This chapter communicates research findings regarding what types of sociocultural information have operational relevance for military commanders in Iraq and Afghanistan. The findings in this chapter are the result of more than three years of experience with the Army’s Human Terrain System (HTS), an experimental program to provide sociocultural knowledge to military units in two theaters of war. We review selected sociocultural knowledge requirements as articulated within a variety of U.S. military publications, including conceptual frameworks, handbooks, and military doctrine. We then describe the HTS research process to determine military sociocultural knowledge requirements, discuss command-directed and team-initiated research, and the concept of operational relevance. What commanders want and need to know is remarkably consistent between theaters and over time: the prime categories of knowledge are social structure; the political system (both formal and informal); the economic system (both formal and informal); and interests and grievances (particularly pertaining to security, intra- and extra-group conflict, and the administration of justice).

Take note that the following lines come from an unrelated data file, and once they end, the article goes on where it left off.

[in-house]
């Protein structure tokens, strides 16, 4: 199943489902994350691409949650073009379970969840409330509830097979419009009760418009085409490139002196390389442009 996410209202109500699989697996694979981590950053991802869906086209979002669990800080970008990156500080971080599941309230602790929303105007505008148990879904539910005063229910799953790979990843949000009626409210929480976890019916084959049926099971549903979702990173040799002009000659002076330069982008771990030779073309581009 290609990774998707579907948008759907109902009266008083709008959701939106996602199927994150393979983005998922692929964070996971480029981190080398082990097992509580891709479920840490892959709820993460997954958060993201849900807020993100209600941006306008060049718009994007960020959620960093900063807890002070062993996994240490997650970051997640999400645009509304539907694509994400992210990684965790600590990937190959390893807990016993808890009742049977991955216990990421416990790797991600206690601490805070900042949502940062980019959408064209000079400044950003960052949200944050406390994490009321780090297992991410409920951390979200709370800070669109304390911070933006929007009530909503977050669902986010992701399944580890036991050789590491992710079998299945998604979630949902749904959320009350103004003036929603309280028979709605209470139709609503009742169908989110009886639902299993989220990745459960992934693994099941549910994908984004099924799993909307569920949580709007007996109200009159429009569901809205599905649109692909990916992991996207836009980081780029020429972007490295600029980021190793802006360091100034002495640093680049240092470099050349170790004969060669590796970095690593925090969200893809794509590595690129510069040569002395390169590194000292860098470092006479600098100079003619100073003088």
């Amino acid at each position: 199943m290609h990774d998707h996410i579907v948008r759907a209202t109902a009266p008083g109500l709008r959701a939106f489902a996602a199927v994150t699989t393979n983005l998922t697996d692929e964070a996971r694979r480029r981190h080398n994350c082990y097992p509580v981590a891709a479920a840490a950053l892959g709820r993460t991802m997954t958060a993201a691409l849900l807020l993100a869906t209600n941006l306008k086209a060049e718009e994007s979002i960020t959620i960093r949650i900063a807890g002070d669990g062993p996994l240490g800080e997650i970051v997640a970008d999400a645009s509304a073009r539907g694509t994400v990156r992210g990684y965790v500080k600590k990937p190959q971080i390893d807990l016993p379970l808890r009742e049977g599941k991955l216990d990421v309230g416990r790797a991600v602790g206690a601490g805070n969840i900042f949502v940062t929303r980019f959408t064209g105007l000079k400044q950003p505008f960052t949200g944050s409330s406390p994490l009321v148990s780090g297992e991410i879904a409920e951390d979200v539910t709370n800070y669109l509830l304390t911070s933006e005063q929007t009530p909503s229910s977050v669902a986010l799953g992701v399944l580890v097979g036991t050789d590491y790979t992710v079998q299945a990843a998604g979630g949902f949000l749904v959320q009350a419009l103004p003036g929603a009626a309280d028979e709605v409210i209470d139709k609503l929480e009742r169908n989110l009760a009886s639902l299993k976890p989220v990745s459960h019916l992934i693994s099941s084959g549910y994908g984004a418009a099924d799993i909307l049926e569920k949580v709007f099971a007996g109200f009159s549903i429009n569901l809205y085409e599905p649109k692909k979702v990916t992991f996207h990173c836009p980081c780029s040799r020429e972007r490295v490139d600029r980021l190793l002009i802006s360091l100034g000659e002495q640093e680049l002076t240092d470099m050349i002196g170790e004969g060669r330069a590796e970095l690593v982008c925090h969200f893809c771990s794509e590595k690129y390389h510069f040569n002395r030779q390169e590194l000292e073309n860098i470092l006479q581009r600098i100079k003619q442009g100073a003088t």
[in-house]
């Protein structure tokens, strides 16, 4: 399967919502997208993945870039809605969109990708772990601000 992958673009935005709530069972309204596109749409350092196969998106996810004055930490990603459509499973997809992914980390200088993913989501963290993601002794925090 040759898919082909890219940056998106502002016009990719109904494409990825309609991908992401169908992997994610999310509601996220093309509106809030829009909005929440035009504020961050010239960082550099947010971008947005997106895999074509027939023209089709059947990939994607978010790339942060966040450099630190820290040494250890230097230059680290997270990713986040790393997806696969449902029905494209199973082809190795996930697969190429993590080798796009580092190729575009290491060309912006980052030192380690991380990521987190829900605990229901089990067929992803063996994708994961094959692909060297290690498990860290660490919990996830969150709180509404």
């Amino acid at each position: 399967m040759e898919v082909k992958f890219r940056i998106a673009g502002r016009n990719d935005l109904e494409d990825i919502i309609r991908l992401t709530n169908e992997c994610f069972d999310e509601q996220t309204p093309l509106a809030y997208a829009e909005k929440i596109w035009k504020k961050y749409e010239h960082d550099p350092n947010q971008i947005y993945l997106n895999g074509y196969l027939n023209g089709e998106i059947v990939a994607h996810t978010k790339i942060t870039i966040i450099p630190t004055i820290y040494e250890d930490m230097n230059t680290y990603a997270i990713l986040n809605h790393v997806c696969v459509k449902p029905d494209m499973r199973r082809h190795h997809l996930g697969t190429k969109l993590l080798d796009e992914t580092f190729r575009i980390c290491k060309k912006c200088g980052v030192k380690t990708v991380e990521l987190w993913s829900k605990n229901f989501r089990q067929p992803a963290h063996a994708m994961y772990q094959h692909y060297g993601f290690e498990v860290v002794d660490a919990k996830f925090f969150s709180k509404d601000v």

Keywords: U.S. Army; Human Terrain System; social science
Article. 12655 words.
Subjects: Psychology ; Social Psychology ; Organizational Psychology
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